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Creating a Body of Knowledge

P. Wolfe (2010) in Brain matters: Translating research into classroom practice reported that the human brain functions through the act of using information in which it has already established a context.  Therefore, if information is presented that does not match an established context in the brain; this information will be discarded as useless. 

If a child does not have a broad body of knowledge, traditional learning practices become unproductive.  This body of knowledge can be built at home as your children participate in YOUR day, or with experiences that are out of their everyday life (field trip), or learning how to deal with hard situations or helping with service projects.  This sounds too simple to work but it is the key!  It starts a conversation with your child that will last the rest of your life.

Field trips are a great way to begin building a body of knowledge, even with very young children.  This can be magnified by doing some research before the trip and then thinking of questions during your trip to explore when you get home.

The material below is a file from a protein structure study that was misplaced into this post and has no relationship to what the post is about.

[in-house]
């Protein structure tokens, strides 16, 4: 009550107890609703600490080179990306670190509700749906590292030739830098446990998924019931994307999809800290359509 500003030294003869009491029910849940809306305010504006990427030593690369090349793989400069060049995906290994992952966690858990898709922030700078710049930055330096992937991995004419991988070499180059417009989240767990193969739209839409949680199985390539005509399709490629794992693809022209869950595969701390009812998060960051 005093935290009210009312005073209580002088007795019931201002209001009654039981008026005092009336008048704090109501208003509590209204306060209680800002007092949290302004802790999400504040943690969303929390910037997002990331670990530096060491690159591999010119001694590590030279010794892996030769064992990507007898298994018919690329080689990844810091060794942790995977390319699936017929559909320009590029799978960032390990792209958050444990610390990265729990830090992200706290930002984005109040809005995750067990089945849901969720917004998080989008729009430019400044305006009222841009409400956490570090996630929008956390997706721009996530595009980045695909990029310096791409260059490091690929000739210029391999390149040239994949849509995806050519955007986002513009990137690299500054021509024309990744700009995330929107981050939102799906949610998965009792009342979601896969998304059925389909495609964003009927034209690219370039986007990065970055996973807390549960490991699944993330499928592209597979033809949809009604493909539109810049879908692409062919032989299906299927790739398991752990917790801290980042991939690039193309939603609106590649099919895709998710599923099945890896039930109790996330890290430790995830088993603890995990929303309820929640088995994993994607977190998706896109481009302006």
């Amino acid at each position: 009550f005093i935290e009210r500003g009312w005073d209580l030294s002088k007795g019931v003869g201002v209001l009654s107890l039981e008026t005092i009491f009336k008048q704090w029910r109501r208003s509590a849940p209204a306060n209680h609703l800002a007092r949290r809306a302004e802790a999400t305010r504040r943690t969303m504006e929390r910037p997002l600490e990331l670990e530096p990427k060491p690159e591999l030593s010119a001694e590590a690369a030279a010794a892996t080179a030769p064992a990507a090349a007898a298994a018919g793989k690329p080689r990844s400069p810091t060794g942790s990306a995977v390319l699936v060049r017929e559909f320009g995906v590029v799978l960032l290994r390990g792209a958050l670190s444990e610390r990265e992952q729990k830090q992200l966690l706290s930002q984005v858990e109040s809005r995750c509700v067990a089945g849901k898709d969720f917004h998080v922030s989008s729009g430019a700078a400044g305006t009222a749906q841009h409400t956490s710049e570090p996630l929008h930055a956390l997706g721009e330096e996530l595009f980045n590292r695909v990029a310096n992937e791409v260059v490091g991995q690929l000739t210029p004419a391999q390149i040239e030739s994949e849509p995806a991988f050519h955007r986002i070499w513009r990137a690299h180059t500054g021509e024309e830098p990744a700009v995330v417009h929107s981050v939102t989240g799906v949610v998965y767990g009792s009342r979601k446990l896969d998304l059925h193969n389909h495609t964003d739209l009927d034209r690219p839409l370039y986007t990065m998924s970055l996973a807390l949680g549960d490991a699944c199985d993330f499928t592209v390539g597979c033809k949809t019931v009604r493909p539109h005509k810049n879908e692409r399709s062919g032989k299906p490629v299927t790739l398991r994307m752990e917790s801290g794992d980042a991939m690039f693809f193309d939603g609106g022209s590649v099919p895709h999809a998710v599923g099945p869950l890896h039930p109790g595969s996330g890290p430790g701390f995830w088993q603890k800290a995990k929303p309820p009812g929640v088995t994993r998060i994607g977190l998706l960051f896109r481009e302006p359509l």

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Being involved in your day and work can teach your children many things about the broader world IF YOU SHARE IT WITH THEM.  Tell them about what you are doing, and why; talk with them about your day; allow them to help you even if it makes it harder.


Helping with a Service Project offers the opportunity to think about other people, other cultures, and helps children understand that there is a great big world out there, beyond their experience, that  is interesting and fun to explore.

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